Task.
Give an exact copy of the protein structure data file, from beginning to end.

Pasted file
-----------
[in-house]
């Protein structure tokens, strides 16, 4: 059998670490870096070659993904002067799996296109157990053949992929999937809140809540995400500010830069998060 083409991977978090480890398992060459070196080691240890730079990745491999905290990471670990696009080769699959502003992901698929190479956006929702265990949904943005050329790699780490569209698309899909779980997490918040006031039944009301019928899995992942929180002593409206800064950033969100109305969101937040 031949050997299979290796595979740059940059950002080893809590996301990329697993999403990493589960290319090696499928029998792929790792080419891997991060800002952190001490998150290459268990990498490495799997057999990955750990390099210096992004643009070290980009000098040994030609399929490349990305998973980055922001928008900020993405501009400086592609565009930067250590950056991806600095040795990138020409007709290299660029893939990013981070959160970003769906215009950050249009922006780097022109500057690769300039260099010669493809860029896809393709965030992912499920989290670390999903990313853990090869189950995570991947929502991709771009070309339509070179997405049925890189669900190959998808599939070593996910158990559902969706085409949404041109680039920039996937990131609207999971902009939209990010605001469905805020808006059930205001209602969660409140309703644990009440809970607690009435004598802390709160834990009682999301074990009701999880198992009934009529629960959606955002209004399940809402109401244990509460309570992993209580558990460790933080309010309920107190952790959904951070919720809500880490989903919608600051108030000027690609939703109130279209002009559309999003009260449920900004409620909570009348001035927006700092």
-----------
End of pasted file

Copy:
[in-house]
């Protein structure tokens, strides 16, 4: 059998670490870096070659993904002067799996296109157990053949992929999937809140809540995400500010830069998060 083409991977978090480890398992060459070196080691240890730079990745491999905290990471670990696009080769699959502003992901698929190479956006929702265990949904943005050329790699780490569209698309899909779980997490918040006031039944009301019928899995992942929180002593409206800064950033969100109305969101937040 031949050997299979290796595979740059940059950002080893809590996301990329697993999403990493589960290319090696499928029998792929790792080419891997991060800002952190001490998150290459268990990498490495799997057999990955750990390099210096992004643009070290980009000098040994030609399929490349990305998973980055922001928008900020993405501009400086592609565009930067250590950056991806600095040795990138020409007709290299660029893939990013981070959160970003769906215009950050249009922006780097022109500057690769300039260099010669493809860029896809393709965030992912499920989290670390999903990313853990090869189950995570991947929502991709771009070309339509070179997405049925890189669900190959998808599939070593996910158990559902969706085409949404041109680039920039996937990131609207999971902009939209990010605001469905805020808006059930205001209602969660409140309703644990009440809970607690009435004598802390709160834990009682999301074990009701999880198992009934009529629960959606955002209004399940809402109401244990509460309570992993209580558990460790933080309010309920107190952790959904951070919720809500880490989903919608600051108030000027690609939703109130279209002009559309999003009260449920900004409620909570009348001035927006700092």